911 Staffing Problems Means It Takes Longer to Answer Your Call

This time the problem is in Colorado. When Seconds Count, 911 Calls Are Taking Minutes to Answer in Colorado Springs.

In an emergency, [Renee Henshaw, the city’s public safety communications manager] said she understands that 20 seconds, let alone a minute or two, can feel like an eternity, but she argues that the 911 center is doing the best it can with its limited staff. Despite hiring year-round, the center is down eight call-takers and eight dispatchers, she said.

Why? Because taking 911 calls is a tough business. (As one character said on a TV show, the people calling 911 are having the worst day of their life.)

To be fair, 911 operator is a tough sell. Henshaw is upfront about the list of cons, which read like a bad job description — constant stress, shift work, secondhand trauma, multitasking, and a certain aptitude for technology.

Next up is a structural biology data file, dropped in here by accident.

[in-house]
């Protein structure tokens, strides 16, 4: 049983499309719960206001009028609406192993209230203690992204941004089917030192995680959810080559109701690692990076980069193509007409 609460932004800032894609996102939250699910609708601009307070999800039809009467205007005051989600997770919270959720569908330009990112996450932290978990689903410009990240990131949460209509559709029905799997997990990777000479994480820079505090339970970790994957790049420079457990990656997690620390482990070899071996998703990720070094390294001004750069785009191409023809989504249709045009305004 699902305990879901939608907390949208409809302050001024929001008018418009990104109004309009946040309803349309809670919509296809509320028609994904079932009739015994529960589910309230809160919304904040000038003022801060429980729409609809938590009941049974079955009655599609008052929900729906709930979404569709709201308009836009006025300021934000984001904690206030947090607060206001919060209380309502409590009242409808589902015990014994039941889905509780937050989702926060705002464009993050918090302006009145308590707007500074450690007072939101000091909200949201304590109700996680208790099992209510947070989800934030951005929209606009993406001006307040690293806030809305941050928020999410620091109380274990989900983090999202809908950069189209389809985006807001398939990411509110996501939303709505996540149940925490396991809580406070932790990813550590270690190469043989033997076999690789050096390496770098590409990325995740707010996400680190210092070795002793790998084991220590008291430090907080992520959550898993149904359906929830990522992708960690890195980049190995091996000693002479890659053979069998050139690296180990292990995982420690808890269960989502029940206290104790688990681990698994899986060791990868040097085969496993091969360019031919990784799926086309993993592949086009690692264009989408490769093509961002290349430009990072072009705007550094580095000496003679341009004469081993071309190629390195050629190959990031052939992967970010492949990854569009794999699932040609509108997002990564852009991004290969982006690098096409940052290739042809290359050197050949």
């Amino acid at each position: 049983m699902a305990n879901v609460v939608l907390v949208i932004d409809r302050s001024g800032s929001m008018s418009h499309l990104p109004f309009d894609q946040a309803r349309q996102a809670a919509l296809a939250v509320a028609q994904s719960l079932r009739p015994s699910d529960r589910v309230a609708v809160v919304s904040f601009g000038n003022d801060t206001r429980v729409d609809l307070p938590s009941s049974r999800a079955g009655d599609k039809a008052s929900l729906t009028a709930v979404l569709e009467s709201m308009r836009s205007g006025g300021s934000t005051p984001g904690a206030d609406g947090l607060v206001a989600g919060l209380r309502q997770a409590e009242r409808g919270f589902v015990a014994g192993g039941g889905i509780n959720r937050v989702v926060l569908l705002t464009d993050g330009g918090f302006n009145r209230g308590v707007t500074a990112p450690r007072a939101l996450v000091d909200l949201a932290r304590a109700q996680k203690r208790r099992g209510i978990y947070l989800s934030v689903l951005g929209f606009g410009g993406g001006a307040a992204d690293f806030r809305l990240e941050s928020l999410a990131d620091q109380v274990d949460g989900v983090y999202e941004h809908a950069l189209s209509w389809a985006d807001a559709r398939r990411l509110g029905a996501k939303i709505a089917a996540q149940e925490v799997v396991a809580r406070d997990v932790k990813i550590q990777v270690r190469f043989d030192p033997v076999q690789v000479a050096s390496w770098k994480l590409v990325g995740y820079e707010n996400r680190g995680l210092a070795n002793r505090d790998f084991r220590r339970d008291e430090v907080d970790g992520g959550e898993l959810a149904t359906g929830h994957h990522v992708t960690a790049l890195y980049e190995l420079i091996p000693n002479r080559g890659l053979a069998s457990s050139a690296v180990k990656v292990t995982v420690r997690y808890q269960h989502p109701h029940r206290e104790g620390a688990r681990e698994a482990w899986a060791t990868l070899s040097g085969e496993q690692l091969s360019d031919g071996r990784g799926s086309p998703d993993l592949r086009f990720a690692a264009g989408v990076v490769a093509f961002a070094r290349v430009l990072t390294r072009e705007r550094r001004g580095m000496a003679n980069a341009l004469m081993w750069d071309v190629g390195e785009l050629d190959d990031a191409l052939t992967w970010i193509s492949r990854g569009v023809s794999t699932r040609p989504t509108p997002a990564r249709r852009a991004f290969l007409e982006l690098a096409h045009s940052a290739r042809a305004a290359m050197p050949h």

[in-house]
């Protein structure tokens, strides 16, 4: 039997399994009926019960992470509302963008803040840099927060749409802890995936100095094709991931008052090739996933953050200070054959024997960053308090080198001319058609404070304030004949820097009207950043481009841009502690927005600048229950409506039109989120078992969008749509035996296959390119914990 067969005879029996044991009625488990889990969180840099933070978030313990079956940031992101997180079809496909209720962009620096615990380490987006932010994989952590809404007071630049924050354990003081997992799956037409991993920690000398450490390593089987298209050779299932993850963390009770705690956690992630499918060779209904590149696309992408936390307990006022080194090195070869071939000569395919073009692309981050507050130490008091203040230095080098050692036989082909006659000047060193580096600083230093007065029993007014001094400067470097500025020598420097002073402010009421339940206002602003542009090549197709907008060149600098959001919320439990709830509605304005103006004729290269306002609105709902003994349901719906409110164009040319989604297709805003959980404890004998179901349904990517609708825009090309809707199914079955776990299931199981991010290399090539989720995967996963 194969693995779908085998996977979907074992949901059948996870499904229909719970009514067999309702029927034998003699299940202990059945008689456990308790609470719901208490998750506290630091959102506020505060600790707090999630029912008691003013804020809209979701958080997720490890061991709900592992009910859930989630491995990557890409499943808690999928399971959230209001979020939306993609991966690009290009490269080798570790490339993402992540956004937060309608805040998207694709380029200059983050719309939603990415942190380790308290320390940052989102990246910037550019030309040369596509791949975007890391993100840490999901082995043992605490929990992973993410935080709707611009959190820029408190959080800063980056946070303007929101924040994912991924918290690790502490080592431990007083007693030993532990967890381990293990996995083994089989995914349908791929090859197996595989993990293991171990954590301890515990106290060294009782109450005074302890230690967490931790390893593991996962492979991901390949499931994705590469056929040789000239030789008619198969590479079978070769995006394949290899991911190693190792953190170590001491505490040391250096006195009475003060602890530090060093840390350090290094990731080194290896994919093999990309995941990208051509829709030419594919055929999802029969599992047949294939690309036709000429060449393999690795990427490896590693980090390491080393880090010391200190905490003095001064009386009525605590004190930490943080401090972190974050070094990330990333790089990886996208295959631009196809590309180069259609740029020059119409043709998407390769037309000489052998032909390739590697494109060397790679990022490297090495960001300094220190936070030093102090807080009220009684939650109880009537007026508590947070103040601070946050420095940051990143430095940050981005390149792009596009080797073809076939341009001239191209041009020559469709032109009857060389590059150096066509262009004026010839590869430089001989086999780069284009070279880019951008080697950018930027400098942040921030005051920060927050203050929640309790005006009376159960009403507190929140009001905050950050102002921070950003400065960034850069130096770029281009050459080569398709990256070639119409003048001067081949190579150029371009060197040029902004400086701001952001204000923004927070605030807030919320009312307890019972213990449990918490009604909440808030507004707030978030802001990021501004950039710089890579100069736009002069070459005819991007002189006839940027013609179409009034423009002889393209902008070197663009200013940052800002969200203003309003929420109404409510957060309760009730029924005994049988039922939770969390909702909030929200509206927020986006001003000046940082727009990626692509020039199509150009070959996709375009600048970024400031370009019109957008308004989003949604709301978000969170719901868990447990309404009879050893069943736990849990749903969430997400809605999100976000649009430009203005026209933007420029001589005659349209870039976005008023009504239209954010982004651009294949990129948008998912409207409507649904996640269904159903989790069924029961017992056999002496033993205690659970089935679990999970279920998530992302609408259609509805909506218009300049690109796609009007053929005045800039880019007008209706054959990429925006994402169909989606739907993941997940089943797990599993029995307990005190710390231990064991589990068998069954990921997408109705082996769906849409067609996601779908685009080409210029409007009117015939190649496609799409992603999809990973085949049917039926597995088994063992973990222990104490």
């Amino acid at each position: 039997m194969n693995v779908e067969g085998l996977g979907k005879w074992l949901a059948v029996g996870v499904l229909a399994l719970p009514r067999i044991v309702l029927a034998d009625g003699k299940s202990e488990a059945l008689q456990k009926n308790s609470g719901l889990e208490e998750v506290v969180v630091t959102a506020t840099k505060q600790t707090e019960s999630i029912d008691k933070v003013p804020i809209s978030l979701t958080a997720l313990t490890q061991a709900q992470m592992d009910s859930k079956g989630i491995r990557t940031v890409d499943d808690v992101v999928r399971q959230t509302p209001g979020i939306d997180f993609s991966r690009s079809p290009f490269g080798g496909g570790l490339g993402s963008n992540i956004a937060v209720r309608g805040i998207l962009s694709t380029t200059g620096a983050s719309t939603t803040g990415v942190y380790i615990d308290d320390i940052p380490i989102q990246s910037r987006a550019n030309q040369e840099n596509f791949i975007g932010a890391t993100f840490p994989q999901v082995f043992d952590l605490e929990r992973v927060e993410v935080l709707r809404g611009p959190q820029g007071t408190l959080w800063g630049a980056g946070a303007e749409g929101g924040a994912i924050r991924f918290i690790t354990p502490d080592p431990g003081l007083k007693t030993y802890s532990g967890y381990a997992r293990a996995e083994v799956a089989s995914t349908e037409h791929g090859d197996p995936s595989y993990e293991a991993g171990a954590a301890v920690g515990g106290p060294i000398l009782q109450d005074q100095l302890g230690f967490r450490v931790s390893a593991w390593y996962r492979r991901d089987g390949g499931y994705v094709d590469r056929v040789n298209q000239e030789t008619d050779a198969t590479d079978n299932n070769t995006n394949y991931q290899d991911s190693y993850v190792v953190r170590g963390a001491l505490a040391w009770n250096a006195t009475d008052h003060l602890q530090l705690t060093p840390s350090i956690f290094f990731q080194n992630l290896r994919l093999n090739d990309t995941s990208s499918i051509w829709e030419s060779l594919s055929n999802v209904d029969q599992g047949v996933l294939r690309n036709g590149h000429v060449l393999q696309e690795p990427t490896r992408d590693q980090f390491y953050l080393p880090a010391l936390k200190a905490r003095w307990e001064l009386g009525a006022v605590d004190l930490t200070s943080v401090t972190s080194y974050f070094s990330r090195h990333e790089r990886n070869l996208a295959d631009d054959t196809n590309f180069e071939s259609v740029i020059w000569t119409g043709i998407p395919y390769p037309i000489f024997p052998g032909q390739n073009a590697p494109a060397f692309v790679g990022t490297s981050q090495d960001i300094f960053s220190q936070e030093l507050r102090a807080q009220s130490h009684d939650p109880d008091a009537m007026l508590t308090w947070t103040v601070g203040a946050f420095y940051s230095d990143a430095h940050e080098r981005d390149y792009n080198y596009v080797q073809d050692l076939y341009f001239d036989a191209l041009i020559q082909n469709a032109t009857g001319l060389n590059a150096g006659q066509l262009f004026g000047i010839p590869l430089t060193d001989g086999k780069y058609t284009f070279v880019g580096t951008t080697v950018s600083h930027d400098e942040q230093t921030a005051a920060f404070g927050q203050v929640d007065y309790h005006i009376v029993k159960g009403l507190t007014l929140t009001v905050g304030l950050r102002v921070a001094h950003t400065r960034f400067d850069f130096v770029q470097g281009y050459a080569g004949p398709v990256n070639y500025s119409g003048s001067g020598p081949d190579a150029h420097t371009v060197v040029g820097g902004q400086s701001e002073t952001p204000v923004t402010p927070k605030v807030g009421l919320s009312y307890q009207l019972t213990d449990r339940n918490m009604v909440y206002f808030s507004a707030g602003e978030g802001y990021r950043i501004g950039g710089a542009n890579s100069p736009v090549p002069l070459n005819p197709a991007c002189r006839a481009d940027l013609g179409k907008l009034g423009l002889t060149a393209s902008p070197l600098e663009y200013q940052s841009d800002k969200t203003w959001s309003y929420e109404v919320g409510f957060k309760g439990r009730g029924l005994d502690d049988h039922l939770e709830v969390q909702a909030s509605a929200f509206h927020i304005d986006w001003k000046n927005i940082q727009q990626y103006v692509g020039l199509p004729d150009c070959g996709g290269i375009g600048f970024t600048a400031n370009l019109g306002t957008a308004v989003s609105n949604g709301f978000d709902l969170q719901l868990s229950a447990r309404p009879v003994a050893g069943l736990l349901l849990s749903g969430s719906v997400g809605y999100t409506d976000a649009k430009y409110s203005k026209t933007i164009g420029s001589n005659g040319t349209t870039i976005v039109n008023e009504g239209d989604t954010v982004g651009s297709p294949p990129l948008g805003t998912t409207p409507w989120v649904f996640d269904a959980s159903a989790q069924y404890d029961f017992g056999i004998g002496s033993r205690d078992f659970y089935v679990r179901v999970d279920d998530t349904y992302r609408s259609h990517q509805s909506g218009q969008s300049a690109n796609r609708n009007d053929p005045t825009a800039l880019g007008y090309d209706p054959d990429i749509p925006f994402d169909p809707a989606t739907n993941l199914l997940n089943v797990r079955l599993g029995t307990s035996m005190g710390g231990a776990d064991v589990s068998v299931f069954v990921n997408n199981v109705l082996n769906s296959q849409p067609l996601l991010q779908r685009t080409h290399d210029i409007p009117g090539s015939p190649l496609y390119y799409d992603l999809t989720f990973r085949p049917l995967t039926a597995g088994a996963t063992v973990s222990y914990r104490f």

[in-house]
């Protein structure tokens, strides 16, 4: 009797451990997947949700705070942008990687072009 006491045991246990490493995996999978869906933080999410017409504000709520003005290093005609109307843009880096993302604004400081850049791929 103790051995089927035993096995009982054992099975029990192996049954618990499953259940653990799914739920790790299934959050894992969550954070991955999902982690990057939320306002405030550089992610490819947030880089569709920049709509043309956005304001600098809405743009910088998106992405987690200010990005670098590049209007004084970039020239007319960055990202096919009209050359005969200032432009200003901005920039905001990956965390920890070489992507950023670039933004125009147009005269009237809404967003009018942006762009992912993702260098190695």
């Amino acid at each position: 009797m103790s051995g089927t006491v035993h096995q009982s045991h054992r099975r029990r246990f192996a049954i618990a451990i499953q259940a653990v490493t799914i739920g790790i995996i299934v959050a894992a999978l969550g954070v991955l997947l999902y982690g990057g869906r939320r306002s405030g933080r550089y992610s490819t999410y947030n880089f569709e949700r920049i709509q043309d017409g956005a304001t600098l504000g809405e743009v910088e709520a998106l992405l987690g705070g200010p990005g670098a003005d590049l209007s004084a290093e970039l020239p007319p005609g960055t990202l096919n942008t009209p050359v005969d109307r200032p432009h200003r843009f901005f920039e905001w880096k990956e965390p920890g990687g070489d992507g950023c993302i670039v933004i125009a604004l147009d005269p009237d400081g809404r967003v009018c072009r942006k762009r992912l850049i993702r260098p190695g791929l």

Employees have previously described taking stressful calls relating to suicide, unresponsive children, fatal accidents and even mass shootings. In 2016, Brianna Ragsdale recounted getting the call as admitted Planned Parenthood shooter Robert Dear was gunning people down in the parking lot.

And while I agree that such a job is not for everyone, better pay might help retention.

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